The proposal was outlined in an 11-page draft memo obtained by the Associated Press. It calls for the unprecedented militarization of immigration enforcement in as many as 11 states–California, Arizona, New Mexico, Texas, Oregon, Nevada, Utah, Colorado, Oklahoma, Arkansas and Louisiana. The White House denied the report.
New York Lawyers for the Public Interest cite serious, often life-threatening deficiencies in the medical care provided to people detained in New York City-area immigration detention facilities. The advocacy group’s report comes amid a renewed federal push to find and arrest undocumented immigrants.
Nearly 15,000 hate crime were reported from July to September 2016, up more than 25 percent from the year before. the most cases were reported in Manchester, West Yorkshire and London, and Poles and other Eastern Europeans were common targets.
Officials say 75 percent of those arrested were “criminal aliens,” meaning anyone who entered the U.S. illegally or overstayed or violated the terms of a visa. Some 11 million people in the U.S. fit that description.
Judge Leonie Brinkema concluded that President Trump’s travel ban from seven predominantly Muslim countries probably violates the First Amendment’s protections for freedom of religion. She cited Trump’s campaigns for a “Muslim ban.”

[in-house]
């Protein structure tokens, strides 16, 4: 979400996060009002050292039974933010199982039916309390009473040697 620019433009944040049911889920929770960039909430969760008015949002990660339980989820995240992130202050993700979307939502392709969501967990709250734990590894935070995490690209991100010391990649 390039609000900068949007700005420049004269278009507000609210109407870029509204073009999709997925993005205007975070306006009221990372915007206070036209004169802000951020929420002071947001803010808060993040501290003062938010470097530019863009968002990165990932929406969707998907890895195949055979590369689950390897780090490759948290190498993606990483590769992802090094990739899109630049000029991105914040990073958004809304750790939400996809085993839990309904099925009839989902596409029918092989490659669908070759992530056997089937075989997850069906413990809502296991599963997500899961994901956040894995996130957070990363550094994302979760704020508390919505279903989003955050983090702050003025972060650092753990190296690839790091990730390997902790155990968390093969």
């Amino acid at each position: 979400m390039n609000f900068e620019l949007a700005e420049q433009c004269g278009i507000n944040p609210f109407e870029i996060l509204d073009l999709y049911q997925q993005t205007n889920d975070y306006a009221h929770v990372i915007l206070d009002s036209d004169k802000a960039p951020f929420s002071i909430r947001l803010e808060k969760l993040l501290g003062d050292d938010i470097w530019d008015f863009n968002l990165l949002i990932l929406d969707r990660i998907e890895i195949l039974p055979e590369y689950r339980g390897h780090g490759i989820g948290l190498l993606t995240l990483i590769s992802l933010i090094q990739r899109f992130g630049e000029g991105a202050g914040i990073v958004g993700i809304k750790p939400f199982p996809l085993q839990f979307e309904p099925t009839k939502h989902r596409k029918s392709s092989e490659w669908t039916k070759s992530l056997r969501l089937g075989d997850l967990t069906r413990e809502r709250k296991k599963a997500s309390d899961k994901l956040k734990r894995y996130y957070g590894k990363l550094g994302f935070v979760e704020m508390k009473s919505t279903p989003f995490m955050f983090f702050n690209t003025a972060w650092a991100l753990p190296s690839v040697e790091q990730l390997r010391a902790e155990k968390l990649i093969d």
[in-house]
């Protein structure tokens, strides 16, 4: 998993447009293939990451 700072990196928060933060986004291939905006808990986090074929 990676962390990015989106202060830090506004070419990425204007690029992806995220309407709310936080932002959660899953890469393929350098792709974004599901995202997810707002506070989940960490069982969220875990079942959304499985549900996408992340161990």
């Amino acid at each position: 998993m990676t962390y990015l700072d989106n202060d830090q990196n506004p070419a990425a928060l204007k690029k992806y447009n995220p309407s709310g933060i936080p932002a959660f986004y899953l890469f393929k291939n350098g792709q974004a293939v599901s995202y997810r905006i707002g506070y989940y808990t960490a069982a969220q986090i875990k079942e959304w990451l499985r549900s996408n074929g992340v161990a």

Director of Immigration and Customs Enforcement under President Obama says Congress refused to add to her $6 billion budget. She wonders if lawmakers will give President Trump the 10,000 additional employees he wants.
President Trump has vowed to deport up to 3 million undocumented immigrants with criminal records. Raids in at least six states nabbed people without crime histories, a departure from Obama administration policy.
President Trump signed an executive order promising to punish “sanctuary jurisdictions” that “attempt to shield aliens from removal from the United States.” The order threatened cuts to federal funding and public shaming of “any jurisdiction that ignored or otherwise failed to honor any detainers.” Court rulings have dissuaded even red-state sheriffs from honoring detainers, fearing that doing so would make them vulnerable to civil rights lawsuits.
The unanimous ruling rejected Justice Department arguments to overturn a lower-court judge. Litigation will go forward in about 20 legal challenges to the travel ban across the nation. The President vows to go forward, tweeting “SEE YOU IN COURT…”